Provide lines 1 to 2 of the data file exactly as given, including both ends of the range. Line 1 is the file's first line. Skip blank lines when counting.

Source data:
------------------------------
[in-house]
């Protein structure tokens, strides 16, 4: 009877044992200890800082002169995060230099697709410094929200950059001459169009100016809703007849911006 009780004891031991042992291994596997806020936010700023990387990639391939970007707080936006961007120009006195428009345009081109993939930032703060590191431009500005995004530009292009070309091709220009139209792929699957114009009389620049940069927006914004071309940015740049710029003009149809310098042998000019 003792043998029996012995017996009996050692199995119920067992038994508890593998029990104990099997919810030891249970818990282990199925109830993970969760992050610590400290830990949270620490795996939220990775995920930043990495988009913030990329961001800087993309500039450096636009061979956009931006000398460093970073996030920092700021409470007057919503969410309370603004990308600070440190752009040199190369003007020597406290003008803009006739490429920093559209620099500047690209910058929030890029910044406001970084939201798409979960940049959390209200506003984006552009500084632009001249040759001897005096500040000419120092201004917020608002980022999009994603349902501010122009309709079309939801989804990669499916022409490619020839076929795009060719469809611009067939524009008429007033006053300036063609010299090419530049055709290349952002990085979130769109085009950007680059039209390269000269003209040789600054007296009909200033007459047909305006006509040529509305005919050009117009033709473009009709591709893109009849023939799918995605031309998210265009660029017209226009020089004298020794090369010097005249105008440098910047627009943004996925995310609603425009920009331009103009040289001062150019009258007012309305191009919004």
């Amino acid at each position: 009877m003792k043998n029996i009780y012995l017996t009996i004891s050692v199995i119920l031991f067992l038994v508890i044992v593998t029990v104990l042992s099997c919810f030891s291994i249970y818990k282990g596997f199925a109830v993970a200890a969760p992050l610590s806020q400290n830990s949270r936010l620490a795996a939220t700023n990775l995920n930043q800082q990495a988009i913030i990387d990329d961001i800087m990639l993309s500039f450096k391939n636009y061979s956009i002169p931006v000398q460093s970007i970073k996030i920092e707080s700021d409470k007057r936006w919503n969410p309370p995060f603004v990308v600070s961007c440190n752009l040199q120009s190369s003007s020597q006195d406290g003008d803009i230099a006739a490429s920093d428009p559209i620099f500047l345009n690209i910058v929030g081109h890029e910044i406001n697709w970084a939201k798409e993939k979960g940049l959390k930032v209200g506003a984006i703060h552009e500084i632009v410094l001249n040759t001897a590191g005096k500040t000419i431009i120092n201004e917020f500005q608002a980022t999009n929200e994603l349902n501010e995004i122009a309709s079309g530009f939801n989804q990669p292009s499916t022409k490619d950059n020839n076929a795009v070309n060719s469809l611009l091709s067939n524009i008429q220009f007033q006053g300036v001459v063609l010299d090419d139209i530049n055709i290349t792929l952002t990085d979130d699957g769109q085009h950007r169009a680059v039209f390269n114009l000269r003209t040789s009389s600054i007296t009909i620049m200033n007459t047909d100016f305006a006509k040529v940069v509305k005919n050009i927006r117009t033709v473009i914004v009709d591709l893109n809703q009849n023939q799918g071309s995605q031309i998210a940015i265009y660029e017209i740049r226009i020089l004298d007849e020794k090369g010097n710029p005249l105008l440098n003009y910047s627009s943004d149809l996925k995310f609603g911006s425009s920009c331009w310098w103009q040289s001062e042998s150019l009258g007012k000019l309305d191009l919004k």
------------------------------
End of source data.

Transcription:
[in-house]
């Protein structure tokens, strides 16, 4: 009877044992200890800082002169995060230099697709410094929200950059001459169009100016809703007849911006 009780004891031991042992291994596997806020936010700023990387990639391939970007707080936006961007120009006195428009345009081109993939930032703060590191431009500005995004530009292009070309091709220009139209792929699957114009009389620049940069927006914004071309940015740049710029003009149809310098042998000019 003792043998029996012995017996009996050692199995119920067992038994508890593998029990104990099997919810030891249970818990282990199925109830993970969760992050610590400290830990949270620490795996939220990775995920930043990495988009913030990329961001800087993309500039450096636009061979956009931006000398460093970073996030920092700021409470007057919503969410309370603004990308600070440190752009040199190369003007020597406290003008803009006739490429920093559209620099500047690209910058929030890029910044406001970084939201798409979960940049959390209200506003984006552009500084632009001249040759001897005096500040000419120092201004917020608002980022999009994603349902501010122009309709079309939801989804990669499916022409490619020839076929795009060719469809611009067939524009008429007033006053300036063609010299090419530049055709290349952002990085979130769109085009950007680059039209390269000269003209040789600054007296009909200033007459047909305006006509040529509305005919050009117009033709473009009709591709893109009849023939799918995605031309998210265009660029017209226009020089004298020794090369010097005249105008440098910047627009943004996925995310609603425009920009331009103009040289001062150019009258007012309305191009919004």